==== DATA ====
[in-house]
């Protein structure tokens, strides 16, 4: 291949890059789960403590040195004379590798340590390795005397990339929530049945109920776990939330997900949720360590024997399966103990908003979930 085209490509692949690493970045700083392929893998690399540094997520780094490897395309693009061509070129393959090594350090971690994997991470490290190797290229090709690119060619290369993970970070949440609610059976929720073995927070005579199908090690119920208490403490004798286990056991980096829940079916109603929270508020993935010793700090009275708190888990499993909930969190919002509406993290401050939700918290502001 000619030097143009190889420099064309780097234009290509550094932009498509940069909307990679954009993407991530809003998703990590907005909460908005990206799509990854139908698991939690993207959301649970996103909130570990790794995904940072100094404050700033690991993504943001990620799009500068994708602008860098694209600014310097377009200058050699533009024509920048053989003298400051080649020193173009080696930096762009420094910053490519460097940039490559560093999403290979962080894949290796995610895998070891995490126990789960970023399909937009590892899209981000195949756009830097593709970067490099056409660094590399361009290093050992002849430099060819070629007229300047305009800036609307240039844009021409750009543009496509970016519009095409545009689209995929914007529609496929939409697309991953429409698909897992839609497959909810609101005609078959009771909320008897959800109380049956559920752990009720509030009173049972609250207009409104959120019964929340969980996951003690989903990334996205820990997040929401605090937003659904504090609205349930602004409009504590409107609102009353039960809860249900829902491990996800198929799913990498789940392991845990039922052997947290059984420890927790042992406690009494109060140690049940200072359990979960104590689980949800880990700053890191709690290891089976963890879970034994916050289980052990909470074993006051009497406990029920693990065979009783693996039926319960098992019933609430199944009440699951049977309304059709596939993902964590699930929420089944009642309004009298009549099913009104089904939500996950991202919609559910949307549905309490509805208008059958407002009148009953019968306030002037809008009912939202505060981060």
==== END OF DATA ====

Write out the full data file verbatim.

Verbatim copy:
[in-house]
């Protein structure tokens, strides 16, 4: 291949890059789960403590040195004379590798340590390795005397990339929530049945109920776990939330997900949720360590024997399966103990908003979930 085209490509692949690493970045700083392929893998690399540094997520780094490897395309693009061509070129393959090594350090971690994997991470490290190797290229090709690119060619290369993970970070949440609610059976929720073995927070005579199908090690119920208490403490004798286990056991980096829940079916109603929270508020993935010793700090009275708190888990499993909930969190919002509406993290401050939700918290502001 000619030097143009190889420099064309780097234009290509550094932009498509940069909307990679954009993407991530809003998703990590907005909460908005990206799509990854139908698991939690993207959301649970996103909130570990790794995904940072100094404050700033690991993504943001990620799009500068994708602008860098694209600014310097377009200058050699533009024509920048053989003298400051080649020193173009080696930096762009420094910053490519460097940039490559560093999403290979962080894949290796995610895998070891995490126990789960970023399909937009590892899209981000195949756009830097593709970067490099056409660094590399361009290093050992002849430099060819070629007229300047305009800036609307240039844009021409750009543009496509970016519009095409545009689209995929914007529609496929939409697309991953429409698909897992839609497959909810609101005609078959009771909320008897959800109380049956559920752990009720509030009173049972609250207009409104959120019964929340969980996951003690989903990334996205820990997040929401605090937003659904504090609205349930602004409009504590409107609102009353039960809860249900829902491990996800198929799913990498789940392991845990039922052997947290059984420890927790042992406690009494109060140690049940200072359990979960104590689980949800880990700053890191709690290891089976963890879970034994916050289980052990909470074993006051009497406990029920693990065979009783693996039926319960098992019933609430199944009440699951049977309304059709596939993902964590699930929420089944009642309004009298009549099913009104089904939500996950991202919609559910949307549905309490509805208008059958407002009148009953019968306030002037809008009912939202505060981060």